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3 from Goats Do Roam

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Over the past several years, Goats do Roam has become arguably the most recognizable South African wine label in the US, not to mention the best-selling, as is the case with its Red Wine. So I was rather surprised to see their newly designed label, supposedly “inspired by an ancient Mesopotamian artefact,” and something of a departure from the previous version. It has a cleaner, more iconic look to it, but I can’t really say that I like it better. Fortunately, we’ve grown to know the wines pretty well, so our bottom line is what’s IN the bottle, not what’s on it, and happily, the latest versions of their red, white and rosé deliver pretty much the same solid QPR that we’ve come to expect from the brand.

We took a bottle of each to our friends Rod and Hayden Leon’s house, where they were enjoyed with freshly baked whole grain bread, roasted chicken and pot roast.

2009 Goats do Roam White, 54% Viognier, 40% Grenache Blanc, 6% Roussanne, 14% alc., $7.99-9.99: Clean, medium color with a slight tinge of peach; pleasant white peach and nectarine nose echoes and expand on the palate with some added apple and mineral undertones. Medium-to-medium-full bodied with good acids and length, and if it’s not terribly complex, it’s quite enjoyable for what’s here. From the Vineyard Brands tech sheet: The fruit for this wine is sourced from a number of vineyards in the Western Cape. Viognier is predominantly from vineyards on the slopes of Paarl mountain, grown on decomposed granite soils. Grenache Blanc is from vineyards in the Piekenierskloof mountains, near Citrusdal. Roussanne (Goats do Roam’s first harvest of this variety) is from a trellised vineyard in the Agter-Paarl. Most of the Viognier was whole bunch pressed, while the other varietals were destalked and lightly crushed. All wines were cold fermented in stainless steel tanks. After fermentation the individual components were left on their gross lees for three months prior to racking, blending and bottling for early enjoyment. Find this wine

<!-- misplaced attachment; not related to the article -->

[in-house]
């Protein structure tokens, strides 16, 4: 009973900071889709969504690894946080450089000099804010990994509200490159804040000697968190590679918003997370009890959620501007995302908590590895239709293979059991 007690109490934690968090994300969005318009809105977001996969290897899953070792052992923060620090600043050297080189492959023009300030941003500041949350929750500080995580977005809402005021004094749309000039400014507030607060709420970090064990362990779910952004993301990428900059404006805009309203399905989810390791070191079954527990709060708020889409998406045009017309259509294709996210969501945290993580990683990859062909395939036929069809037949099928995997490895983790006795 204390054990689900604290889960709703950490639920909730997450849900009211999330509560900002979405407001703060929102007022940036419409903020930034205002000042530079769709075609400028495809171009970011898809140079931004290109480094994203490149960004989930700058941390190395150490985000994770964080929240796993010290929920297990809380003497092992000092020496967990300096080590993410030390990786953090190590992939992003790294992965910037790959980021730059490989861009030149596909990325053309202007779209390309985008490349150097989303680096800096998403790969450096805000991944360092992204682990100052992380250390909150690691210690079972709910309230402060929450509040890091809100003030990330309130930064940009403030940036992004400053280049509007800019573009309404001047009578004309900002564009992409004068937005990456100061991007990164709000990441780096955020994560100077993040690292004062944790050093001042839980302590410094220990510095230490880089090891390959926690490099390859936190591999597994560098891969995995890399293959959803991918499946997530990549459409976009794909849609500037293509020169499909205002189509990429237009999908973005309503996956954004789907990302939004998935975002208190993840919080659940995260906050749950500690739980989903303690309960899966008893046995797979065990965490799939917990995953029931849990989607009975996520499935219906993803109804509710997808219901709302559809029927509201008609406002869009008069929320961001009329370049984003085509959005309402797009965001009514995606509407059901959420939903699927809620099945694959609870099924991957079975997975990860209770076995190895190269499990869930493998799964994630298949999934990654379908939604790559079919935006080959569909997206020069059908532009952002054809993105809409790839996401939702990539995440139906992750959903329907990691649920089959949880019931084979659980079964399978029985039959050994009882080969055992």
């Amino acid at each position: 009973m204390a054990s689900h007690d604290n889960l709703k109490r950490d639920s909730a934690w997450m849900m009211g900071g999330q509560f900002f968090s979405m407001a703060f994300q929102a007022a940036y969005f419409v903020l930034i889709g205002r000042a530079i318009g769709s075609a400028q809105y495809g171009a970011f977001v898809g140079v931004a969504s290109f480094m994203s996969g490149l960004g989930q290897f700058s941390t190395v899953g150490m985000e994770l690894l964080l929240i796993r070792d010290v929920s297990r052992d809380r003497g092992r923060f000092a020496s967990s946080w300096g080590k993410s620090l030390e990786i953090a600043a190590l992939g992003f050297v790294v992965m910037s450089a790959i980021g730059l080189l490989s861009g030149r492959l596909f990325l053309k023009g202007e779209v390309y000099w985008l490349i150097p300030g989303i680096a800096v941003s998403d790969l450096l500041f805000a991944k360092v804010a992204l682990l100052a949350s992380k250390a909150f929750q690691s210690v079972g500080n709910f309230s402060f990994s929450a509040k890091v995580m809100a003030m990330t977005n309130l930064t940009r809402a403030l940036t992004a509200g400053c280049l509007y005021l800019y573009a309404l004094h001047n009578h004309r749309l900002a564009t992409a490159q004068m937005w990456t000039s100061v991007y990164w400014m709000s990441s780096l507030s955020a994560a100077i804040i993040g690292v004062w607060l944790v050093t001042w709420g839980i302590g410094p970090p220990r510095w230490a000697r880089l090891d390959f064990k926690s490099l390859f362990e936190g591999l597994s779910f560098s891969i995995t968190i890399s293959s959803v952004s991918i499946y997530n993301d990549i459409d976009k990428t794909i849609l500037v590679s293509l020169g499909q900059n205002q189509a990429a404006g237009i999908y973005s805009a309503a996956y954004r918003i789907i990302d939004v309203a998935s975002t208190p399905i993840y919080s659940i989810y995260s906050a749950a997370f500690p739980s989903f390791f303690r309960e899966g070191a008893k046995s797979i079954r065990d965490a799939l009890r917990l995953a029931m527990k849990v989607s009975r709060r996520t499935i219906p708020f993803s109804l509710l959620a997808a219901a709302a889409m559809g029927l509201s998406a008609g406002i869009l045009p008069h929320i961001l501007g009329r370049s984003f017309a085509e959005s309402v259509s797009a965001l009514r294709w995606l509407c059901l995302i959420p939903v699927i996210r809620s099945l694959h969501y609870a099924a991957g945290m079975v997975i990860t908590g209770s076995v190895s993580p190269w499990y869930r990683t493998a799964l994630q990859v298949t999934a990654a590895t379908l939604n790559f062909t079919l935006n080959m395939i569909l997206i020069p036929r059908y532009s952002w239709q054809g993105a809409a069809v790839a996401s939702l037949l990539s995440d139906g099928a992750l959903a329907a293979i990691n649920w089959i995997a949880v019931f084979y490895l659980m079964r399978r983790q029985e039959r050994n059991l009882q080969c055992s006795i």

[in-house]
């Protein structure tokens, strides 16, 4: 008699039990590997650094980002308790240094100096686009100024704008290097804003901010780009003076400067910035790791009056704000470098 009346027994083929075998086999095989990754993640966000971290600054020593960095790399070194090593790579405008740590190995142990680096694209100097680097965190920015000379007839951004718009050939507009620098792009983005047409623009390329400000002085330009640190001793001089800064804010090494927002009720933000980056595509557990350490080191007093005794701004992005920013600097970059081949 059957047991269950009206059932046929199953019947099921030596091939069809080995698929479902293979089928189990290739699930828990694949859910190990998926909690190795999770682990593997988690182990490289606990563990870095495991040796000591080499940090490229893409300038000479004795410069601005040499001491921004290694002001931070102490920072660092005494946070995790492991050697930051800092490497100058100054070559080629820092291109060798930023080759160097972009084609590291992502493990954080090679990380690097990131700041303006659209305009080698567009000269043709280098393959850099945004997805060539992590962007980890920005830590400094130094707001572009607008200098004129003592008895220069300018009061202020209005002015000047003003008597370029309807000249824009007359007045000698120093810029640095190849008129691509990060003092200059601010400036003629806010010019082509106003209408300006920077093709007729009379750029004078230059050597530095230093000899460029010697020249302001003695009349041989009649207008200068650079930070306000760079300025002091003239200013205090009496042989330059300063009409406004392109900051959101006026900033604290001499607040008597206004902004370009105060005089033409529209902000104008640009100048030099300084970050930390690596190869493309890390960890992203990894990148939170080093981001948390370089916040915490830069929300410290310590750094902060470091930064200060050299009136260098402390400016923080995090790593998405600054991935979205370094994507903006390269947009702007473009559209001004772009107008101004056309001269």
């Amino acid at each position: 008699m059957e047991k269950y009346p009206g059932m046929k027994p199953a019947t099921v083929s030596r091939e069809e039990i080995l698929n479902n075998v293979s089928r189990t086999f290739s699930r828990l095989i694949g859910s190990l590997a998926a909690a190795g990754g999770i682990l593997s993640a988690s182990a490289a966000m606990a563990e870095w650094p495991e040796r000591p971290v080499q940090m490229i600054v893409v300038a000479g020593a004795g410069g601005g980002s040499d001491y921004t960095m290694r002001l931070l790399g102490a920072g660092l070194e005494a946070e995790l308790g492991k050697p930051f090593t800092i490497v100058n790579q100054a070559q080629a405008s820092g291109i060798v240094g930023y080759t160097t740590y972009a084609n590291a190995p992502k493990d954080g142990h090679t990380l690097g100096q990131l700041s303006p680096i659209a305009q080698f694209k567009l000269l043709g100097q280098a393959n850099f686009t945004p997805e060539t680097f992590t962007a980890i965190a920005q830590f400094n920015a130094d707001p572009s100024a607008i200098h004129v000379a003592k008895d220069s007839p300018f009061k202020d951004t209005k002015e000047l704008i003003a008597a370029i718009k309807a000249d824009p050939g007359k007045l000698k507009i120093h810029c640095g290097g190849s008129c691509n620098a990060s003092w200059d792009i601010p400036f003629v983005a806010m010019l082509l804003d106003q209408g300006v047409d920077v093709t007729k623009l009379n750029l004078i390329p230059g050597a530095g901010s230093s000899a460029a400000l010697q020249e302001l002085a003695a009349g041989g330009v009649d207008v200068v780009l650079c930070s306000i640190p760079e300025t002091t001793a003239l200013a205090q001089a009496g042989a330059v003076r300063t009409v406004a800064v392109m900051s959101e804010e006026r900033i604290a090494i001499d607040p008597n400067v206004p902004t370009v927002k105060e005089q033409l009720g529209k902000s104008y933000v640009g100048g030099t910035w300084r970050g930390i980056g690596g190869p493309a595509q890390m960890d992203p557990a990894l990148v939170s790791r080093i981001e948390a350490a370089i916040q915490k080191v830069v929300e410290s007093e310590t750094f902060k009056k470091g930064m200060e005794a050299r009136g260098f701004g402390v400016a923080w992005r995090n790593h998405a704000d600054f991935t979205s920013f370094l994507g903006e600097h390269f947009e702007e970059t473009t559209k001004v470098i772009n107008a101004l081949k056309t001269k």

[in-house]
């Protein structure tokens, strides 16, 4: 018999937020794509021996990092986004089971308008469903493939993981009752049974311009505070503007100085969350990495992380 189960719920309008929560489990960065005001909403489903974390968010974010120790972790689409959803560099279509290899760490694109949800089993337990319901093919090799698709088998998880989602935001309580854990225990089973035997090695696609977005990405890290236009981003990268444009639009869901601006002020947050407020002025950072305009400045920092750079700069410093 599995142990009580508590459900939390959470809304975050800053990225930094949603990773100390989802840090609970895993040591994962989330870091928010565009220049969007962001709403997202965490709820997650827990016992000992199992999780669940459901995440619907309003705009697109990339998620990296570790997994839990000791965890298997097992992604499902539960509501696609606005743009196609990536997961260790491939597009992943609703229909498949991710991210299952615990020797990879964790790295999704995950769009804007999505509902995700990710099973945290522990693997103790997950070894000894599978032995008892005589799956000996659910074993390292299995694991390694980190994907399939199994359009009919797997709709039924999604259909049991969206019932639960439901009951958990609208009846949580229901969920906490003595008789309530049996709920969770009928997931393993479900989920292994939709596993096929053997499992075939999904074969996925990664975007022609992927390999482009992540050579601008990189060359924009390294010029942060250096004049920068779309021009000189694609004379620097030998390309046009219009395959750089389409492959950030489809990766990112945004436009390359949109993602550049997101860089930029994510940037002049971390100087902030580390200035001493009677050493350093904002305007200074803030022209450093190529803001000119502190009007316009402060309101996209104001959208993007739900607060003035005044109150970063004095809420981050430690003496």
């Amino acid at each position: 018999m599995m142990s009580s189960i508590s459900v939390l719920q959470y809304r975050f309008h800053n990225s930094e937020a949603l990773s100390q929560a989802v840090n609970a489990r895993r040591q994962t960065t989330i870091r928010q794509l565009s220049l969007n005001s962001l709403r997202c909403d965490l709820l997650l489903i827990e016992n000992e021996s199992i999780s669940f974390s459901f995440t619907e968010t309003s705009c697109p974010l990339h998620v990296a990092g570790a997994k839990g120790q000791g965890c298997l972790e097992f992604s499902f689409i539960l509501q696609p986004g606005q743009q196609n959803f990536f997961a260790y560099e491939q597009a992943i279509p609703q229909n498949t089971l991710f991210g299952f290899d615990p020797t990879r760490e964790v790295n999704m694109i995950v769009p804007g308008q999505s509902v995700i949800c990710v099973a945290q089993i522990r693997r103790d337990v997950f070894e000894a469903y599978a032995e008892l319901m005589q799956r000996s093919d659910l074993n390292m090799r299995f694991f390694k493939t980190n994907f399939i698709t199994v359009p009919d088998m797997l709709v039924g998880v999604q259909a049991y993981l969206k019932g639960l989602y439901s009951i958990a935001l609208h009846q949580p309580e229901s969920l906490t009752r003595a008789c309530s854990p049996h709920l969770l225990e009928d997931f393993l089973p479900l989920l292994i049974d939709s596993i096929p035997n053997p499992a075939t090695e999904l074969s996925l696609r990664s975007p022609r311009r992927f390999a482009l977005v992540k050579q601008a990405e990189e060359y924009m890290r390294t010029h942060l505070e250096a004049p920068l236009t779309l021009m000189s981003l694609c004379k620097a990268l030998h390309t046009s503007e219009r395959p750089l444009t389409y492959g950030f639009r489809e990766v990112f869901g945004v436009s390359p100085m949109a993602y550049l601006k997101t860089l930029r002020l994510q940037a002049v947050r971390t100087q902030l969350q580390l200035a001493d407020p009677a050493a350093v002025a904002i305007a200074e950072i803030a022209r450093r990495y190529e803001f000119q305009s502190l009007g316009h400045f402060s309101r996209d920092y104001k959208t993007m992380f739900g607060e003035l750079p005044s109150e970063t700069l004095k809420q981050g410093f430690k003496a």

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2009 Goats do Roam Rosé, 50% Shiraz, 25% Mourvèdre, 15% Gamay Noir, 10% Grenache Noir, 13.78% alc., $7.99-9.99: Strawberry pink color, with ripe strawberry, raspberry and mineral flavors and aromas; one taster mentions cranberries and hints of orange peel. Medium-to-medium-full bodied, with zippy acids; the minerality plays off the fairly rich fruit nicely with nice intensity. Again, not terribly complex, but nice for what’s here. From the Vineyard Brands tech sheet: The grapes were harvested during the 2nd and 3rd week of February, from vineyards in the Paarl and Swartland regions. Most of the fruit is from trellised vineyards on Fairview with supplementary drip irrigation, planted on decomposed granite soils. The Swartland fruit is from unirrigated bushvines. The different varietals were harvested ripe and lightly crushed. The juice was drawn off the grapes (aside from the Gamay Noir) after 6 to 12 hours of skin contact depending on the varietal and colour extracted. Approximately 50 to 100 litres of juice per ton was drawn off and fermented separately. Gamay grapes were whole bunch pressed. All the juice was settled and cold fermented at 14°C. Find this wine

2008 Goats do Roam Red, 61% Shiraz, 14% Cinsault, 13% Mourvèdre, 8% Grenache, 4% Carignan, 14% alc., $7.99-9.99: Clean, dark color, with plum, black currant and blackberry flavors and aromas, shaded with a hint of smoke and earthy undertones; medium-full-to-full bodied, with acids that are more prominent than tannins in the structure. Very much in the Cotes du Rhône style, as one taster mentions leather, hints of cedar and an element of minerality. My only complaint is that the acidity is a little shrill at this point; it’s better with food now and a year or two in the cellar wouldn’t hurt at all. Rod, who normally sticks with whites, really likes this. From the Vineyard Brands tech sheet: The grapes were harvested in February 2008. Shiraz was harvested from trellised vineyards in Paarl, grown on decomposed granite soils. Cinsault was sourced from two older bush vine sites in Paarl and Agter-Paarl. Mourvèdre is primarily from dryland bush vines in the Swartland, on koffieklip soils. Grenache and Carignan were also from Swartland vineyards. All grapes were harvested fully ripe at between 24 and 26 degrees balling (brix). Grapes were destalked but not crushed and fermentation took place in stainless steel tanks using Rhône yeasts. After primary fermentation the wines were racked off and sent back to tanks for malolactic fermentation. This lasted two to three months. The wine is then lightly sulphured and sent to older barrels for approximately ten months. No new wood is used. Find this wine

Goats Do Roam imported byVineyards Brands, Inc., Birmingham, AL

Reporting from Day-twah,

geo t.

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